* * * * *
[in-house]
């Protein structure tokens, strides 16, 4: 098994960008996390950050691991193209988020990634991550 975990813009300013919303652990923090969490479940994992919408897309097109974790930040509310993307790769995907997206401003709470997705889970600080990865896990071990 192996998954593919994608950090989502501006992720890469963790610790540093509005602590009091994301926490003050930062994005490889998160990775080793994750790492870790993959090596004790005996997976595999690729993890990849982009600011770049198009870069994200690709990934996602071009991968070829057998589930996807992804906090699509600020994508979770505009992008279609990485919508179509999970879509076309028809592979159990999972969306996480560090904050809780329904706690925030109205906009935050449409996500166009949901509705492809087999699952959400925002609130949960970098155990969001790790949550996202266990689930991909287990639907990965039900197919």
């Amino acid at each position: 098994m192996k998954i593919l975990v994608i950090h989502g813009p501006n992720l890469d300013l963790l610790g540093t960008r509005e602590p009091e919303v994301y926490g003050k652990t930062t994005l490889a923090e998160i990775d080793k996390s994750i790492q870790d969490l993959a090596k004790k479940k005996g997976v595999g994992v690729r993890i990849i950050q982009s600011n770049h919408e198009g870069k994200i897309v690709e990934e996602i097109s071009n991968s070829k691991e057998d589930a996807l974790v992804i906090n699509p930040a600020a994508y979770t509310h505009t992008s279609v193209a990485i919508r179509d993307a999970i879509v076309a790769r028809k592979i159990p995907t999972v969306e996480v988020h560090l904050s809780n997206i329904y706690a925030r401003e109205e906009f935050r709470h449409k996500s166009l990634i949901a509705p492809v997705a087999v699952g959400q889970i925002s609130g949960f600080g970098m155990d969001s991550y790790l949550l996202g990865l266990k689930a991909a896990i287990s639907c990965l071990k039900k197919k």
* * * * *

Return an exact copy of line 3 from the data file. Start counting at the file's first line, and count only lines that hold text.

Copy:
């Amino acid at each position: 098994m192996k998954i593919l975990v994608i950090h989502g813009p501006n992720l890469d300013l963790l610790g540093t960008r509005e602590p009091e919303v994301y926490g003050k652990t930062t994005l490889a923090e998160i990775d080793k996390s994750i790492q870790d969490l993959a090596k004790k479940k005996g997976v595999g994992v690729r993890i990849i950050q982009s600011n770049h919408e198009g870069k994200i897309v690709e990934e996602i097109s071009n991968s070829k691991e057998d589930a996807l974790v992804i906090n699509p930040a600020a994508y979770t509310h505009t992008s279609v193209a990485i919508r179509d993307a999970i879509v076309a790769r028809k592979i159990p995907t999972v969306e996480v988020h560090l904050s809780n997206i329904y706690a925030r401003e109205e906009f935050r709470h449409k996500s166009l990634i949901a509705p492809v997705a087999v699952g959400q889970i925002s609130g949960f600080g970098m155990d969001s991550y790790l949550l996202g990865l266990k689930a991909a896990i287990s639907c990965l071990k039900k197919k």